Regulation 42(5)(c)(ii)(cc) requires that advertisements for unregistered complementary medicines include the disclaimer: “This unregistered medicine has not been evaluated by the SAHPRA for its quality, safety or intended use.”

It also includes regulations governing Complementary medicines, and “Health Supplements

“complementary medicine” means any substance or mixture of substances that –

(a) originates from plants, fungi, algae, seaweeds, lichens, minerals, animals or other substance as determined by the Authority;

(b) is used or purporting to be suitable for use or manufactured or sold for use –

(i) in maintaining, complementing or assisting the physical or mental state; or

(ii) to diagnose, treat, mitigate, modify, alleviate or prevent disease or illness or the symptoms or signs thereof or abnormal physical or

mental state of a human being or animal; and is used-

  • as a health
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Complementary medicines: When regulation results in revolution

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Posted 30 May 2017

This article, published in the South African Medical Journal (SAMJ), is in related to the recent publication of regulations and drafts that will regulate so-called ‘complementary medicines (CAMS). The authors point out that “[T]he majority of complementary medicines that were on the market before the General Regulations came into effect, are now under threat and the nature of the industry will change once the new laws are fully implemented”. The important point is made that the Amendments do not change the process of regulation of complementary medicines.

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Complementary Medicines – 2 more guidelines published for comment

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Posted 21 April 2017

Two more complementary medicines/health supplements guidelines have been published for comment by the MCC:

The deadline for comment is 31 May 2017.

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MCC: Two new sets of regulations

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Posted 31 January 2017

The Minister of Health has published two sets of regulations on 27 January 2017

  1. General Regulations to the Medicines and Related Substances Act (GoN 50, GG. 40577, 27 January 2017), for comment by 27 February 20167 according to the gov.za web site, but within 3 months according to the text – http://www.gov.za/sites/www.gov.za/files/40577_gon50.pdf

This is a comprehensive set of proposed regulations to accompany the launch of SAHPRA and allow for the promulgation of the 2008 and 2015 Amendment Acts. The ToC is as follows (and includes 25A. Sub -categories of complementary medicines):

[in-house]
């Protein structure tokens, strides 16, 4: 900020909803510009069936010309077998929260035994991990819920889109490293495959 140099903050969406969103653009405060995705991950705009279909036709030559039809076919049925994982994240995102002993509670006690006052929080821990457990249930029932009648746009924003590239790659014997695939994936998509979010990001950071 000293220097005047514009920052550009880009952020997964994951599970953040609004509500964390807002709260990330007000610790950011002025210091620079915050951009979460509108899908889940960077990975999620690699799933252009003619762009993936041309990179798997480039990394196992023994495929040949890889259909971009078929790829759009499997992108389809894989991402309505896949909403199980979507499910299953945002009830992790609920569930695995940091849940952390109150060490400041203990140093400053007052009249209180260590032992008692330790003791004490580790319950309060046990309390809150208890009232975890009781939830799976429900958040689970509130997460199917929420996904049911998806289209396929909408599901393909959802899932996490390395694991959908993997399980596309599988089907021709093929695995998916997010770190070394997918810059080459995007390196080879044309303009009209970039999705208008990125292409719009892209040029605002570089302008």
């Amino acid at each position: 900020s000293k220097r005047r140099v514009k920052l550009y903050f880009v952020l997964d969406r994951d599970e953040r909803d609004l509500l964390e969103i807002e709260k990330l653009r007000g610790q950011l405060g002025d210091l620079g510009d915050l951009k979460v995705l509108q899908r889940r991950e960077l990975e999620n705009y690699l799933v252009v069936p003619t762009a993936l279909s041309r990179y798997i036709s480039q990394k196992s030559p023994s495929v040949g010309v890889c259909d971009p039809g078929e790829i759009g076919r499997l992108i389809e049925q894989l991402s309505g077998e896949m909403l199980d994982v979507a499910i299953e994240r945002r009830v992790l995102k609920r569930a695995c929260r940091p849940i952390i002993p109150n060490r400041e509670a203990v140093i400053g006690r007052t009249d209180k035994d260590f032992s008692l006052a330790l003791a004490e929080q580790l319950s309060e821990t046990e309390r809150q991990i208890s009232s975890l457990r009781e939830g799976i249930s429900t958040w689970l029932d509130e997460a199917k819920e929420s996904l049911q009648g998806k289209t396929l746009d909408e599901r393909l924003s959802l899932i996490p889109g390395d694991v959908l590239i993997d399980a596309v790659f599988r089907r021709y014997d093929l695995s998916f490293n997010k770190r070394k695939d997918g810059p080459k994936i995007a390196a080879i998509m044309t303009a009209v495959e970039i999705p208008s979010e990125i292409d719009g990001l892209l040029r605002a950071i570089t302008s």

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In the UK Herbex removes its claims; in SA, Herbex takes the ASA to court

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Posted o4 January 2017

In June 2016, a complaint was lodged with the UK Advertising Standards Authority against website claims being made by Herbex in the UK. The claims were that Herbex is a herbal drink that “boosts metabolism, increases energy and controls appetite”. It is likely that, as in South Africa, the UK ASA was provided with evidence based on the botanical substances (ingredients) contained in the product. Herbex then agreed (after negotiation?) to withdraw the claims. This has now been done. The complaint is listed on the UK ASA’s website under “informally resolved cases” at: https://www.asa.org.uk/Rulings/Adjudications.aspx?date=04/01/2017#2 (scroll down to Herbex (PTY) Ltd). The list is prefaced with the following statement: “After consideration by the [UK] ASA of complaints received, the following companies and organisations agreed to amend or withdraw advertising without the need for a formal ruling.”

In South Africa, Herbex was ruled against by the Final Appeal … Read the rest

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Medicines Control Council (MCC): guidelines on complementary medicines

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Posted 13 June 2016

A number of updated guidelines for complementary medicines have been published on the MCC web site:

7.01 Complementary Medicines – Discipline Specific Safety and Efficacy V3 13-Jun-2016  –

7.03 Complementary Medicines – Use of the ZA-CTD format in the Preparation of a Registration Application V3 13-Jun-2016  –

7.04 Complementary Medicines – Health supplements Safety and Efficacy V2 13-Jun-2016 –

7.05 Complementary Medicines – Registration Application ZA-CTD – Quality V1 13-Jun-2016 –

The definition of a complementary medicine, to include the category ‘Health Supplements’ as suggested in a previous draft,  is expected to be finalised soon. CAMs will in future be divided into discipline-specific CAMs (linked to the AHPCSA-regulated disciplines) and ‘Health Supplements’. Guidelines on safety and efficacy will be then separated for the two types of CAMs, but the quality guideline and ZA-CTD guidelines are common to both types.